The third speaker in the Annual Philosophy Speakers Series was Marta Jimenez, Assistant Professor of Philosophy at Emory University. She focuses her research in ancient Greek and Roman philosophy and her work on moral psychology, philosophy of action, theory of emotions, ethics and political thought in Aristotle.
Last Thursday, October 20, she gave a talk entitled “Aristotle’s Two Justices and the Proper Lover of Self” in the Everest Lounge. The event attracted nearly two dozen students and a dozen faculty members, who gathered to listen to Aristotle’s ideas about justice in relation to modern conceptions and to recent social justice movements.
Bridging the gap between ancient and modern thought, Jimenez explained that “Aristotle’s discussion of justice in his ethical and political treatises has often been a source of inspiration for modern authors. The notion of justice as equality, the distinction between distributive and corrective justice, the notion of equity, those are all concepts that we are grateful to Aristotle for and are very useful in contemporary thought.”
Professor Jimenez opened by stating that our modern tendency is to center discussions of justice on ideas about distributions and material exchanges. Theories of justice throughout the 20th century have been obsessed with “how to best cut the cake,” trying to reach equality or fairness through “distributions, reparations and exchanges” of material resources or political power. She takes this modern conception and juxtaposes it with Aristotle’s arguments about two different kinds of justice, which defend the view that “deliberations on how to best cut the cake must be inseparable from how we think about personal relationships between individuals and their community.” According to Aristotle, justice can only exist when there is consideration of others’ interests and the common good or the “advantage of the whole.”
The two different kinds of justice that Jimenez cited are “justice as lawfulness” and “justice as equality.” Lawfulness refers to the broad sense of justice, while equality refers to a more narrow sense. The former encompasses “temperance, courage and all the particular virtues insofar as they are exercised in our interactions with others,” and therefore is concerned with social interactions, while the latter is concerned with the “gain and loss of material goods” and how we distribute and exchange resources. For Aristotle, equality is “inseparable from the concern for the common advantage that is lawfulness and cannot be understood independently of it.”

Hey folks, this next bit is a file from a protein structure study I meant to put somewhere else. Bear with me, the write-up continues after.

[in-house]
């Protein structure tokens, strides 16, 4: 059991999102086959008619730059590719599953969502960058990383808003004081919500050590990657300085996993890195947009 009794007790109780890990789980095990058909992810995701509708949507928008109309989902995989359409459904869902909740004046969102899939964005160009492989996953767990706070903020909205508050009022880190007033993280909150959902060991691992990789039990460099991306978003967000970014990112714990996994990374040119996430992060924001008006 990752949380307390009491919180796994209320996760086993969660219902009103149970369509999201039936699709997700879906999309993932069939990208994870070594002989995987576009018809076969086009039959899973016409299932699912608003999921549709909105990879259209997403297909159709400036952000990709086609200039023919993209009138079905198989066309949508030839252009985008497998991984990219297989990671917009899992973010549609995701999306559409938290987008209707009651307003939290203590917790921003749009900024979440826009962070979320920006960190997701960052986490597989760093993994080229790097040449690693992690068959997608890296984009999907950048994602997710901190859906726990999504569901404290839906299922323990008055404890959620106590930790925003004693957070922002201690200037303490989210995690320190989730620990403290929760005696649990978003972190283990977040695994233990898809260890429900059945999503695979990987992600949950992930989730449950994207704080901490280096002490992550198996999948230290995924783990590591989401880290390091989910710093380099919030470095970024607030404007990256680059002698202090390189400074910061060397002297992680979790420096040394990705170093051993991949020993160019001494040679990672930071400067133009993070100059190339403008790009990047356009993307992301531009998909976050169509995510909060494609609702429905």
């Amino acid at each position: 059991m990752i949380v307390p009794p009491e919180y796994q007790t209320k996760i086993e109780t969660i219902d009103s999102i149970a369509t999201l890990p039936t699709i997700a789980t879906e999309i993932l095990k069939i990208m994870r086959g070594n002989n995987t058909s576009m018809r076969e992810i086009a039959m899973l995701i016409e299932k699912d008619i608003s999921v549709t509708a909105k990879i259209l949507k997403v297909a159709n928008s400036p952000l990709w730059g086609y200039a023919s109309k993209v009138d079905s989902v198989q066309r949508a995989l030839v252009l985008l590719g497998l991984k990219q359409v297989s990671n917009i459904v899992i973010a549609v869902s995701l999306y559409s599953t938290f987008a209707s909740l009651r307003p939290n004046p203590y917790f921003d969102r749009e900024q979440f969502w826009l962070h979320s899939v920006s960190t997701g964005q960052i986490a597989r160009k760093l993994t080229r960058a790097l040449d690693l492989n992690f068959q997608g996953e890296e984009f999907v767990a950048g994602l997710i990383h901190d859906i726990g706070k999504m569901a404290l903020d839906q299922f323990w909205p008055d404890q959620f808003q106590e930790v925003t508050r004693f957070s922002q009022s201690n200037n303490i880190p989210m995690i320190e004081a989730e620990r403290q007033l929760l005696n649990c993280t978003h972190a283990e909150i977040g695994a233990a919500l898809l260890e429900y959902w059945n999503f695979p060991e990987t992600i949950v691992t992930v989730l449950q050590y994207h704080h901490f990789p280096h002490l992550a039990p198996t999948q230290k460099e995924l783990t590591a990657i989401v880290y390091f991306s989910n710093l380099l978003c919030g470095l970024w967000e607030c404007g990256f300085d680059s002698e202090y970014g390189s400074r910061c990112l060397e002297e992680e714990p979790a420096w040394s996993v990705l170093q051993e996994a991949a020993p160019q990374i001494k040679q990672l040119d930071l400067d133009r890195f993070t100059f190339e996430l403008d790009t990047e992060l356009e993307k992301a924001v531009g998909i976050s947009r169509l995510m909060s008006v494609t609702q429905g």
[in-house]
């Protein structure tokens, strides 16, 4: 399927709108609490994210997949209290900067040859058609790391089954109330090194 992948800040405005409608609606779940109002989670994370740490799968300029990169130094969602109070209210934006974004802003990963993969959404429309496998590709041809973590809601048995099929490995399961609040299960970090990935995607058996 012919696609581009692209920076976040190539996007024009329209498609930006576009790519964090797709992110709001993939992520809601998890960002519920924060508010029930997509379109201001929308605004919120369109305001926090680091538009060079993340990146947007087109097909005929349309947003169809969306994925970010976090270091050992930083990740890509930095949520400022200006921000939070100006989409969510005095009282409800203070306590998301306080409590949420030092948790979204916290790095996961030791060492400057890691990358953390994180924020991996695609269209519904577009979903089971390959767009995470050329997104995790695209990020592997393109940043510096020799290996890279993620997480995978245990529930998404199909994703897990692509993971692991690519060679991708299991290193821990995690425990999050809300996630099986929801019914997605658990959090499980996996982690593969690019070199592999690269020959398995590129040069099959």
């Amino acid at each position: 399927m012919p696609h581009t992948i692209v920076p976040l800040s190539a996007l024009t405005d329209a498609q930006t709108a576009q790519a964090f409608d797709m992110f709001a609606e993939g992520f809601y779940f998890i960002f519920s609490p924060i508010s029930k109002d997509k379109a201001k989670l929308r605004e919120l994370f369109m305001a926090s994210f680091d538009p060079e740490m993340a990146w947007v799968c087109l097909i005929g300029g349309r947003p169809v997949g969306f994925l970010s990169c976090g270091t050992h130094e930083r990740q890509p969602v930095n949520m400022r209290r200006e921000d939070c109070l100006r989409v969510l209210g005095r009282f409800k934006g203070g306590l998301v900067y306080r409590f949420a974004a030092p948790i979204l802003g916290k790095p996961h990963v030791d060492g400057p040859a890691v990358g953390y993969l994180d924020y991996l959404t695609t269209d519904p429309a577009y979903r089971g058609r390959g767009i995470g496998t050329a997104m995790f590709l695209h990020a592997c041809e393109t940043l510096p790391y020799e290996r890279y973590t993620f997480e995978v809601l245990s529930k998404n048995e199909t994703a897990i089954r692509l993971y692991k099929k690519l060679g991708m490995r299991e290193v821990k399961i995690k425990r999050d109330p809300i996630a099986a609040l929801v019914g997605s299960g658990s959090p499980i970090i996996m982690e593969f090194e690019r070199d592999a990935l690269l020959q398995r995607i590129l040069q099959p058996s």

Moving into Arisotle’s discussion of the different kinds of self-love, Jimenez defined and explained those concepts in terms of justice. According to Jimenez, the “distinction between vulgar self-love and proper self-love shed interesting light on the relationship between the equal and the lawful” because vulgar self-love, the kind of self-interest exclusively focused on one’s own gain, is the biggest obstacle against the virtue of justice. In contrast, proper self-love, the kind of self-interest that focuses on doing the best actions and being best, “is the result of complete virtue and the cause of lawfulness, equality and justice.”
Jimenez’s presentation highlighted the ways in which our modern conceptions of economy, our progressive culture and self-interest have transformed our understanding of justice. Aristotle’s ethical and political arguments about justice and self-love introduce us to an antiquated definition of justice, one which we might find helpful in understanding and relating to the major social justice movements of our time.
The next speaker in the series, Gabriel Richardson Lear of the University of Chicago, will give a talk entitled “Plato on Beauty” on November 3, at 4:30 p.m. in the Everest Lounge.